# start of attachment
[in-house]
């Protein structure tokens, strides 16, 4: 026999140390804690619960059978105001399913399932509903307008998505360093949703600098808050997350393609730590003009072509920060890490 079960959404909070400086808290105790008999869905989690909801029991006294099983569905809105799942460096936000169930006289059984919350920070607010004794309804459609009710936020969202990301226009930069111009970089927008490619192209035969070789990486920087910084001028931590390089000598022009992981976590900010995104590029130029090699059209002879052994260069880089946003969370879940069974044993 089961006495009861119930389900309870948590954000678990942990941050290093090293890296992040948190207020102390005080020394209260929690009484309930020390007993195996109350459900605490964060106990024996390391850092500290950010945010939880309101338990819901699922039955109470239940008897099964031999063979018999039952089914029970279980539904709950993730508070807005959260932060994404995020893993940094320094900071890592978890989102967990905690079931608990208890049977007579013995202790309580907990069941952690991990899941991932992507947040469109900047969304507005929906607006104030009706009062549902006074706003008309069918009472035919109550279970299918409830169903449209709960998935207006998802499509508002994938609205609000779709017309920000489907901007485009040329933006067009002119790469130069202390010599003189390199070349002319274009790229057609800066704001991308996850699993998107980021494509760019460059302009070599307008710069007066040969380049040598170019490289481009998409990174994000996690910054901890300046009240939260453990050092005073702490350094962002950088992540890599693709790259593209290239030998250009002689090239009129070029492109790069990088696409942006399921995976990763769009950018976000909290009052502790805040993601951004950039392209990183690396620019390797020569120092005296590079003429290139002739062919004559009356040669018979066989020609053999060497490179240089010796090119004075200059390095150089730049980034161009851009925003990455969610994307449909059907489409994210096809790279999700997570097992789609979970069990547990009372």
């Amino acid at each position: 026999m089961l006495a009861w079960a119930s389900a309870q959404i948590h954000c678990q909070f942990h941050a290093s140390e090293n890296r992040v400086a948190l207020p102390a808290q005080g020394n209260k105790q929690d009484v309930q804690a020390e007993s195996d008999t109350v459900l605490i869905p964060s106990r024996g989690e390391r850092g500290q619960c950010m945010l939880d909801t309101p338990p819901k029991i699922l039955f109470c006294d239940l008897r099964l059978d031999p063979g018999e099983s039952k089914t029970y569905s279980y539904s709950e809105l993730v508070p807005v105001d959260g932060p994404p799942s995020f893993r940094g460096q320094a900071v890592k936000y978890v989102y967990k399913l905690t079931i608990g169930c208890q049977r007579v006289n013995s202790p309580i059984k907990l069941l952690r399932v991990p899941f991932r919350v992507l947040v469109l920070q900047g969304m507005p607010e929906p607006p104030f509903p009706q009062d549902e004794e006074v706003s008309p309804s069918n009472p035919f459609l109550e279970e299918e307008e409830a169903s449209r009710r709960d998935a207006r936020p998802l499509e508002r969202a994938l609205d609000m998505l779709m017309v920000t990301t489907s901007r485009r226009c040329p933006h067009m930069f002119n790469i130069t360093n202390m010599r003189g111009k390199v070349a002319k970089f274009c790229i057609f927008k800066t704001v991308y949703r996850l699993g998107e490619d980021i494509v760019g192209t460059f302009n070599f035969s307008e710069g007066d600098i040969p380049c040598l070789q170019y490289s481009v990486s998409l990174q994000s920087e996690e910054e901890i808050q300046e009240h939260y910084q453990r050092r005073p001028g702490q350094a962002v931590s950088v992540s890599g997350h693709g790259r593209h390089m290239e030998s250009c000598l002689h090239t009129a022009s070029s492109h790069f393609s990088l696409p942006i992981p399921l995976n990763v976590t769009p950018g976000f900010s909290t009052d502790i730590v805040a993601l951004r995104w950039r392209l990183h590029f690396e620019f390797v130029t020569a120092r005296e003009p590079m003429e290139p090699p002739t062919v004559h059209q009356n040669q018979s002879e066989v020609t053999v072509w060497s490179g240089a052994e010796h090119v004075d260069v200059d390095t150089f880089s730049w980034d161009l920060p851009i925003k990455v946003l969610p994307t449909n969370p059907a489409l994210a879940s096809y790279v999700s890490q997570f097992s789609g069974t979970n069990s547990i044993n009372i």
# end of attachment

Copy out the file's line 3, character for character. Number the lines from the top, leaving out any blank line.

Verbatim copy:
């Amino acid at each position: 026999m089961l006495a009861w079960a119930s389900a309870q959404i948590h954000c678990q909070f942990h941050a290093s140390e090293n890296r992040v400086a948190l207020p102390a808290q005080g020394n209260k105790q929690d009484v309930q804690a020390e007993s195996d008999t109350v459900l605490i869905p964060s106990r024996g989690e390391r850092g500290q619960c950010m945010l939880d909801t309101p338990p819901k029991i699922l039955f109470c006294d239940l008897r099964l059978d031999p063979g018999e099983s039952k089914t029970y569905s279980y539904s709950e809105l993730v508070p807005v105001d959260g932060p994404p799942s995020f893993r940094g460096q320094a900071v890592k936000y978890v989102y967990k399913l905690t079931i608990g169930c208890q049977r007579v006289n013995s202790p309580i059984k907990l069941l952690r399932v991990p899941f991932r919350v992507l947040v469109l920070q900047g969304m507005p607010e929906p607006p104030f509903p009706q009062d549902e004794e006074v706003s008309p309804s069918n009472p035919f459609l109550e279970e299918e307008e409830a169903s449209r009710r709960d998935a207006r936020p998802l499509e508002r969202a994938l609205d609000m998505l779709m017309v920000t990301t489907s901007r485009r226009c040329p933006h067009m930069f002119n790469i130069t360093n202390m010599r003189g111009k390199v070349a002319k970089f274009c790229i057609f927008k800066t704001v991308y949703r996850l699993g998107e490619d980021i494509v760019g192209t460059f302009n070599f035969s307008e710069g007066d600098i040969p380049c040598l070789q170019y490289s481009v990486s998409l990174q994000s920087e996690e910054e901890i808050q300046e009240h939260y910084q453990r050092r005073p001028g702490q350094a962002v931590s950088v992540s890599g997350h693709g790259r593209h390089m290239e030998s250009c000598l002689h090239t009129a022009s070029s492109h790069f393609s990088l696409p942006i992981p399921l995976n990763v976590t769009p950018g976000f900010s909290t009052d502790i730590v805040a993601l951004r995104w950039r392209l990183h590029f690396e620019f390797v130029t020569a120092r005296e003009p590079m003429e290139p090699p002739t062919v004559h059209q009356n040669q018979s002879e066989v020609t053999v072509w060497s490179g240089a052994e010796h090119v004075d260069v200059d390095t150089f880089s730049w980034d161009l920060p851009i925003k990455v946003l969610p994307t449909n969370p059907a489409l994210a879940s096809y790279v999700s890490q997570f097992s789609g069974t979970n069990s547990i044993n009372i």